Rider on the Storm

By Jeff King

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Former pro cyclist Jeff King recounts the spread of cycling’s drug culture from Europe to North America.

The first thing I noticed in Belgium was the speed.

We were racing at a pace at least five miles per hour faster than anything I had ever done in North America and not taking the usual rests that would allow me to survive three-hour races like this. I was getting my legs ripped off.

It was 1998, and if you wanted to race bikes seriously, you raced in Europe. The European circuit was to bike racing what the National Football League is to football and the National Hockey League is to hockey. It was where the greatest athletes in the sport from around the world competed for the biggest prizes, the most money and the greatest prestige. Europe was where the stakes were the highest, and I had decided to go all in.

It was my first race and I was already thinking, “Man, these guys are fit.”

We were blasting through 80 miles of narrow brick streets at speeds approaching 30 miles per hour. This was a nothing race, a low-level kermesse, which is a popular Flemish-style bicycle race held on the same day as the town festival. Before the race, gamblers poked and prodded us like racehorses before placing their bets. There’s no start money at a kermesse; if you don’t win, you don’t get paid. You eat what you kill.

At the time, I laughed at how seedy cycling was at this level. But I was naïve; I had no idea how just how squalid the sport actually was.

In the late 1990s, there was a drug renaissance going on in European biking, where the drugs and doping technology were ahead of the cyclists. But we pedaled hard, and it didn’t take long for us to catch up.

What the sport of cycling is today was being developed in labs and refined on the roads of Europe in 1998.

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8 Comments on “Rider on the Storm”


wrote …

Since 1955 I have loved bike races: ever since my Aunt took me to see my first 6 Day Race in Australia. As far as I was concerned, the Tour de France was the greatest endurance event in the world.

Many years later, now living in the US, following Lance Armstrong and his exploits was a summer pleasure. He had never tested positive. His skill and heart froze the competition. You could see they were afraid to challenge him.

Now the truth.

I am so angry with them: the cyclists, the teams, the sport. I have not watched a race since.

Thanks to Jeff King for this story. There should be more like it. If the sport wants support from loyal fans like me, it needs to clean up its act.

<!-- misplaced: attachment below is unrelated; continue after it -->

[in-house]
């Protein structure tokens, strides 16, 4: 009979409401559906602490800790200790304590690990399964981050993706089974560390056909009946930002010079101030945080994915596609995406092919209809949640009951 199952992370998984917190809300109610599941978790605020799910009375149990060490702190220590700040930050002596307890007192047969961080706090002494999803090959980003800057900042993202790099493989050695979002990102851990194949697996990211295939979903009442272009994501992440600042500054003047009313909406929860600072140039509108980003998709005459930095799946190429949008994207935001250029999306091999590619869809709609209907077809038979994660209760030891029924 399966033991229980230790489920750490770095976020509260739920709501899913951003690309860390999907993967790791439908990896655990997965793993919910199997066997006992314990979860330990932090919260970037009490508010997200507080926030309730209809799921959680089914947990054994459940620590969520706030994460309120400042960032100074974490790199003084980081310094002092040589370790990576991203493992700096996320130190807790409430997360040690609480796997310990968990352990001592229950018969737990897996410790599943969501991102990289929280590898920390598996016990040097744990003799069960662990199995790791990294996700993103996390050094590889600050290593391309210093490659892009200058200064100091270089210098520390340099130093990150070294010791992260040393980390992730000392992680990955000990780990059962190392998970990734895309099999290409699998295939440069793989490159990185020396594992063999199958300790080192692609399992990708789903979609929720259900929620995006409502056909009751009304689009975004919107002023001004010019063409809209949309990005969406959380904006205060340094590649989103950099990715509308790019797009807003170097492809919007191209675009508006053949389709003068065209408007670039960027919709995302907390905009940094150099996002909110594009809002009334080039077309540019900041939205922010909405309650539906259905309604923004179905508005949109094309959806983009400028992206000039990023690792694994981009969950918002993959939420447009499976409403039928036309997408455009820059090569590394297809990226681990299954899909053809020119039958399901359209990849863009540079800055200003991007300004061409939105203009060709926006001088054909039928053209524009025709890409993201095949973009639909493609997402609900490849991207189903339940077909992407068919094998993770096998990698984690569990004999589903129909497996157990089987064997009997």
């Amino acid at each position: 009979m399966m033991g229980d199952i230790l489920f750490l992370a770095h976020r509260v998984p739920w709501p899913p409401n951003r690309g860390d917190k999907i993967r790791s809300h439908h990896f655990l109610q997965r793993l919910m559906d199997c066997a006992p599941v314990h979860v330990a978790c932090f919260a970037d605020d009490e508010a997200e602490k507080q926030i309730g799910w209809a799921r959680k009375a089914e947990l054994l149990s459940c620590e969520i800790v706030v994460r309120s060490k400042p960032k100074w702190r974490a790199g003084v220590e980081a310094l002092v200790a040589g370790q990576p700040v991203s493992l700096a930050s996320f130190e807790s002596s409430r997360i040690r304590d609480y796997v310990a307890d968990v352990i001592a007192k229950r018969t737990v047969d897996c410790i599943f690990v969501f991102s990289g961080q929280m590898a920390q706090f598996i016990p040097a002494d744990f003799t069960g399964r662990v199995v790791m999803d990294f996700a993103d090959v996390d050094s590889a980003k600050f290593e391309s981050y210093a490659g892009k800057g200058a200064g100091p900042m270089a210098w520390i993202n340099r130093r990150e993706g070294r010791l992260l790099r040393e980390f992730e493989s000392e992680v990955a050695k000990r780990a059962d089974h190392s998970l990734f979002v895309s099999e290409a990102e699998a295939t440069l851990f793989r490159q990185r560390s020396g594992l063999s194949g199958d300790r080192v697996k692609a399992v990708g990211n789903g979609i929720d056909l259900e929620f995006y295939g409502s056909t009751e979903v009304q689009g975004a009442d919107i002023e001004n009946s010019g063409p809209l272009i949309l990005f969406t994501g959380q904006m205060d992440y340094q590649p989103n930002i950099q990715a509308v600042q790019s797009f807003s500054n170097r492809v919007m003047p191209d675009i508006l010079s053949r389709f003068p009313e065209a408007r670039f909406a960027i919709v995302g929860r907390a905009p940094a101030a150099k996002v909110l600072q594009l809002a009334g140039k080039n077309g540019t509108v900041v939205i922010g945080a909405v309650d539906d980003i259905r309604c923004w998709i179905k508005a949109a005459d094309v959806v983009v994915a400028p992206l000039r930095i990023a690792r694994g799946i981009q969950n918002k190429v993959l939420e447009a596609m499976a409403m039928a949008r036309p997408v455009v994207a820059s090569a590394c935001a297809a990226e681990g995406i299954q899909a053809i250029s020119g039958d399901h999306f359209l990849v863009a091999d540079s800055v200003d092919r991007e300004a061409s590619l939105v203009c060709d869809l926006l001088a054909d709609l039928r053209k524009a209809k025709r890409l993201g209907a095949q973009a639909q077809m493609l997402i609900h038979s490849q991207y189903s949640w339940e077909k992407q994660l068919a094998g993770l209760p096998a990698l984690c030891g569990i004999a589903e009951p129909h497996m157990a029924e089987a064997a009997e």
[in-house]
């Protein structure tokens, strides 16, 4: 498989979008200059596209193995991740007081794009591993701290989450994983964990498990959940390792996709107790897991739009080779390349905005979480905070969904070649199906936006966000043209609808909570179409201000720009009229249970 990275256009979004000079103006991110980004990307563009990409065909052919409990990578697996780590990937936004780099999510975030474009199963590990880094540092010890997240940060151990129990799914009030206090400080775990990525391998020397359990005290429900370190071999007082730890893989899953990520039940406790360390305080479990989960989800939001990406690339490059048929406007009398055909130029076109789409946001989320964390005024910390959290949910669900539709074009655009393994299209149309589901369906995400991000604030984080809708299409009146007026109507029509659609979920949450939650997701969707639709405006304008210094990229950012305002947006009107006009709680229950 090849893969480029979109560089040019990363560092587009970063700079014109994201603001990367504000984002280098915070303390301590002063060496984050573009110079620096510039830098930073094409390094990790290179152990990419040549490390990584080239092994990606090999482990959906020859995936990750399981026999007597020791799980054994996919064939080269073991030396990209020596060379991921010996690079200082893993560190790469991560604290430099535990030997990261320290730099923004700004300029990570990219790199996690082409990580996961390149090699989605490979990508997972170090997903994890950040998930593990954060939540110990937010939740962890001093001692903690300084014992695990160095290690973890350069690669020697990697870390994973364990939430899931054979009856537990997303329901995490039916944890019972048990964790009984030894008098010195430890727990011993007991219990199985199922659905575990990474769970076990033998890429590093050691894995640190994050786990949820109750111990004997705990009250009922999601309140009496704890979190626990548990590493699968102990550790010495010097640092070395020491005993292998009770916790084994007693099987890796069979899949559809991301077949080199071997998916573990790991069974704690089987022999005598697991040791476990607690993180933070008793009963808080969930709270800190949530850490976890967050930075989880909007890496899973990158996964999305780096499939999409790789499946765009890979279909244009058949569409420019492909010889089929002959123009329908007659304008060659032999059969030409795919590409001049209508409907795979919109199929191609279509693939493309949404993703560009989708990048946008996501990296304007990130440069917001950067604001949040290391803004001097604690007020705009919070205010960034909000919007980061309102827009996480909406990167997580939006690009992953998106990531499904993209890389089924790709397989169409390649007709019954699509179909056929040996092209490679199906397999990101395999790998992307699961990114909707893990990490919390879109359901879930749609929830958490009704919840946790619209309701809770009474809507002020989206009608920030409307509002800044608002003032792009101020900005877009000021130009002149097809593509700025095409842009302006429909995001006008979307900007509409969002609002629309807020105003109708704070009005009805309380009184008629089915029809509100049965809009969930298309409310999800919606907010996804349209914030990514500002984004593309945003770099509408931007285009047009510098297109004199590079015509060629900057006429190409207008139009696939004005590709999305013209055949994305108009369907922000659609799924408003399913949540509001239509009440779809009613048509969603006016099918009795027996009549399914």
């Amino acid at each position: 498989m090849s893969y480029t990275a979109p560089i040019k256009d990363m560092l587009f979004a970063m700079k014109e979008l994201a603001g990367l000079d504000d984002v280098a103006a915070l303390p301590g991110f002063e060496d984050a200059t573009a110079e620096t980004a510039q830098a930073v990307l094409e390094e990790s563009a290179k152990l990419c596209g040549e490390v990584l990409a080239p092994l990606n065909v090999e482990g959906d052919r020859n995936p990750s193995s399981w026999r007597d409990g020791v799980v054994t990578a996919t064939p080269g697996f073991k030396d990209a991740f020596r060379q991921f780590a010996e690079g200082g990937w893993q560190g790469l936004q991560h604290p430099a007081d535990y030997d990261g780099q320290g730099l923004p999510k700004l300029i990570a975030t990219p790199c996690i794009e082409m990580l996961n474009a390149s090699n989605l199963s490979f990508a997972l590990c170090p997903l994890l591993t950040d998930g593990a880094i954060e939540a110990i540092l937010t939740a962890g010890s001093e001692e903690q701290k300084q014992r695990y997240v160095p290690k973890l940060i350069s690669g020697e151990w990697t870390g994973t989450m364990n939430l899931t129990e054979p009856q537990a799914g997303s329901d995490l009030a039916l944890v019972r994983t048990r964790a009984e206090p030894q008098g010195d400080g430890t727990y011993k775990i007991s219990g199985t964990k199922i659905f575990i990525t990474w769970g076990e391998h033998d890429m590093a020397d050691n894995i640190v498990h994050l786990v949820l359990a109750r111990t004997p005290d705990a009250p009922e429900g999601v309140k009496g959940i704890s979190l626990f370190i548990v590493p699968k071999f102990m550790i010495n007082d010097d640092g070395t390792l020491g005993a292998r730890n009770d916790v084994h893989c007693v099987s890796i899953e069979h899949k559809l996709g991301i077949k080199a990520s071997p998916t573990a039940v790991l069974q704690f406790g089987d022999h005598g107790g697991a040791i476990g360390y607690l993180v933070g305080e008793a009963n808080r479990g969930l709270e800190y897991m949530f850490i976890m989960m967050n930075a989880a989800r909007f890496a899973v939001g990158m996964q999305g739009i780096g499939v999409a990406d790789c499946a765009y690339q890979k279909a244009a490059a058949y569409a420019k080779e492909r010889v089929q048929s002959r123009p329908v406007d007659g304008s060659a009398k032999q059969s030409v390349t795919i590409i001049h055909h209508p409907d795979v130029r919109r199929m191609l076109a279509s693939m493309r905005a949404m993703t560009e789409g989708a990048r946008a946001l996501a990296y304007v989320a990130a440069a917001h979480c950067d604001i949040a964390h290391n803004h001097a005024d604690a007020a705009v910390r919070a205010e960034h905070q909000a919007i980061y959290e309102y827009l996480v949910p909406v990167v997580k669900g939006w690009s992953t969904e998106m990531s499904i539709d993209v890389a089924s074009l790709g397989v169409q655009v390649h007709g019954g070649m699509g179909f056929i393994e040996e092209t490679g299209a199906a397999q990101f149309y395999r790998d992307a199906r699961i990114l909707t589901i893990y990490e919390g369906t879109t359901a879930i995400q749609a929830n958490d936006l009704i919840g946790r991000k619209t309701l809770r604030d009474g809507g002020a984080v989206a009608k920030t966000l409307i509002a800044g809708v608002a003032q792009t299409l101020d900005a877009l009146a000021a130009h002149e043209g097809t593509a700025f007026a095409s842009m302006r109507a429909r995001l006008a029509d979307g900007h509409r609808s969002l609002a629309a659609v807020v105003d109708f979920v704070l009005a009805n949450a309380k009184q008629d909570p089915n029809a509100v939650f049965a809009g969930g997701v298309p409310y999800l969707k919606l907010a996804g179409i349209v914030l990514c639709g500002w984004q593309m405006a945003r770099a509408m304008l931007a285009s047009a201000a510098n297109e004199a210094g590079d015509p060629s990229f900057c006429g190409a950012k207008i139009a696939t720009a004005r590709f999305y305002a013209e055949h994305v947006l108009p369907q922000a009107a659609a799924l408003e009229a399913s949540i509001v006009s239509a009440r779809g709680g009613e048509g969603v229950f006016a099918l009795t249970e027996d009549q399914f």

Chris Bucher wrote …

Hopefully this doesn't happen to CrossFit. With that much prestige and money on the line, people will try. Its up to us as the community to not tolerate it and CrossFit (HQ) to establish testing protocols that discourage/catch cheaters.

Easier said than done though....


wrote …

I agree with CB. CF is based on the ideals of fitness and health. However, once you introduce the Games concept, it now brings in competition, money, fame, and some people will do anything to win. The two concepts (CF lifestyle and CF Games)are not entirely compatible.
I hope it has not happened, and I hope it will not happen, but I do think it is inevitable that with paychecks for the winners, PED's will seep in.


wrote …

Doping in cycling goes back 100 years when Tour riders would drink bourbon to numb the legs before hitting a climb. This turned into riders wearing bandanas drenched in ether draped around their necks to take a quick huff before hitting an ascent. Forward again to the first forms of blood doping and painkillers, until today where methods are more sophisticated than anyone can imagine.

The ONLY reason why cycling had to address the doping issues was because of the deaths from the early doping methods. Someone doped up on painkillers taking a 70MPH descent and dying was the result, that is why the sport initially started addressing the issue. If it wasn't so inherently dangerous, then they never would have started testing athletes in the first place, it would be in the same situation as any other time based sport. IMHO, doping is more prevalent in those sports because athletes hit a point of diminishing returns when racing against a clock. Rowers train months to reduce their 2K time by 1 second. It is not enough.

Not sure where I was going with this lol...


wrote …

Jeff, your quitting the sport of cycling (twice) took character. I respect you for writing an article about it.


wrote …

Great article. Great read. Thanks for sharing.


wrote …

I rode with Jeff at CU my freshman year (97/98). I was pretty shy but loved cycling and despite the fact I had little experience with group rides (which can be annoying to your fellow cyclists) he was always friendly and offered tons of advice. A really solid guy.


wrote …

Great article, I really enjoyed reading about the culture of racing from an insiders perspective.

I find it strange that in the author's bio it says: "Because of his endurance-sport background, Jeff took over a year to do his first pull-up and push-up." I don't think endurance sports prevent you from being able to do a pull up - not doing pullups prevents you from being able to do pullups. Coming from a background heavy on the cycling myself, I can relate to being behind on the upper body strength.

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